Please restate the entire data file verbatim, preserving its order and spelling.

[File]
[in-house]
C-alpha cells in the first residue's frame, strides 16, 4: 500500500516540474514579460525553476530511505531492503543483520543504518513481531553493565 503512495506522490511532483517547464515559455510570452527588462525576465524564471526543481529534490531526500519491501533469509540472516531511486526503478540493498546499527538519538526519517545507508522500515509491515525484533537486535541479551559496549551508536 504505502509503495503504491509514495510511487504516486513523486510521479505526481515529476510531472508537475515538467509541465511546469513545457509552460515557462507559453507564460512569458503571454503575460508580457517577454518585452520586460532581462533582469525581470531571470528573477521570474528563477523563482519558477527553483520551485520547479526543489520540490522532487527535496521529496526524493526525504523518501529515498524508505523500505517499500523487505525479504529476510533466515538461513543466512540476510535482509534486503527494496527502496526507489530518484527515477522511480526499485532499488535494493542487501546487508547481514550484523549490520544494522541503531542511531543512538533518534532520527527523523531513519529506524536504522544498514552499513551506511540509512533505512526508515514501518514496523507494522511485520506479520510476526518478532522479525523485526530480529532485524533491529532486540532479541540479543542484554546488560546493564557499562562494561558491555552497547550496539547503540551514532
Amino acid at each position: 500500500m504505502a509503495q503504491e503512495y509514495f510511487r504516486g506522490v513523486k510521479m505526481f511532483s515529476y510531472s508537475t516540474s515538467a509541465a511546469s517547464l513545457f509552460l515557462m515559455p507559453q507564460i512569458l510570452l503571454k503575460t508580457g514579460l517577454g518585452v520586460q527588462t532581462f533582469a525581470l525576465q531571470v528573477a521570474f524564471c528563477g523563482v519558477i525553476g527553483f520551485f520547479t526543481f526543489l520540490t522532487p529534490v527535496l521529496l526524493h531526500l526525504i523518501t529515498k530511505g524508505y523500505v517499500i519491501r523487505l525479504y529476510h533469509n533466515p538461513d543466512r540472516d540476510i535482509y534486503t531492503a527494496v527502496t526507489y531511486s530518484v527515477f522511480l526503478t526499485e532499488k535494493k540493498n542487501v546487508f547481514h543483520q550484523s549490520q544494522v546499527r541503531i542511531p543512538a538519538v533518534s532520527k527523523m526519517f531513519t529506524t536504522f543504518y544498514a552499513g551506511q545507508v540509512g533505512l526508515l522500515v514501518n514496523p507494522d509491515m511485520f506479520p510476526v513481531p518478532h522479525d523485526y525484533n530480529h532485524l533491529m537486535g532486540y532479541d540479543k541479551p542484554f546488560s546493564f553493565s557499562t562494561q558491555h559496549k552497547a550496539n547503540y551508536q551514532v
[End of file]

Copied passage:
[in-house]
C-alpha cells in the first residue's frame, strides 16, 4: 500500500516540474514579460525553476530511505531492503543483520543504518513481531553493565 503512495506522490511532483517547464515559455510570452527588462525576465524564471526543481529534490531526500519491501533469509540472516531511486526503478540493498546499527538519538526519517545507508522500515509491515525484533537486535541479551559496549551508536 504505502509503495503504491509514495510511487504516486513523486510521479505526481515529476510531472508537475515538467509541465511546469513545457509552460515557462507559453507564460512569458503571454503575460508580457517577454518585452520586460532581462533582469525581470531571470528573477521570474528563477523563482519558477527553483520551485520547479526543489520540490522532487527535496521529496526524493526525504523518501529515498524508505523500505517499500523487505525479504529476510533466515538461513543466512540476510535482509534486503527494496527502496526507489530518484527515477522511480526499485532499488535494493542487501546487508547481514550484523549490520544494522541503531542511531543512538533518534532520527527523523531513519529506524536504522544498514552499513551506511540509512533505512526508515514501518514496523507494522511485520506479520510476526518478532522479525523485526530480529532485524533491529532486540532479541540479543542484554546488560546493564557499562562494561558491555552497547550496539547503540551514532
Amino acid at each position: 500500500m504505502a509503495q503504491e503512495y509514495f510511487r504516486g506522490v513523486k510521479m505526481f511532483s515529476y510531472s508537475t516540474s515538467a509541465a511546469s517547464l513545457f509552460l515557462m515559455p507559453q507564460i512569458l510570452l503571454k503575460t508580457g514579460l517577454g518585452v520586460q527588462t532581462f533582469a525581470l525576465q531571470v528573477a521570474f524564471c528563477g523563482v519558477i525553476g527553483f520551485f520547479t526543481f526543489l520540490t522532487p529534490v527535496l521529496l526524493h531526500l526525504i523518501t529515498k530511505g524508505y523500505v517499500i519491501r523487505l525479504y529476510h533469509n533466515p538461513d543466512r540472516d540476510i535482509y534486503t531492503a527494496v527502496t526507489y531511486s530518484v527515477f522511480l526503478t526499485e532499488k535494493k540493498n542487501v546487508f547481514h543483520q550484523s549490520q544494522v546499527r541503531i542511531p543512538a538519538v533518534s532520527k527523523m526519517f531513519t529506524t536504522f543504518y544498514a552499513g551506511q545507508v540509512g533505512l526508515l522500515v514501518n514496523p507494522d509491515m511485520f506479520p510476526v513481531p518478532h522479525d523485526y525484533n530480529h532485524l533491529m537486535g532486540y532479541d540479543k541479551p542484554f546488560s546493564f553493565s557499562t562494561q558491555h559496549k552497547a550496539n547503540y551508536q551514532v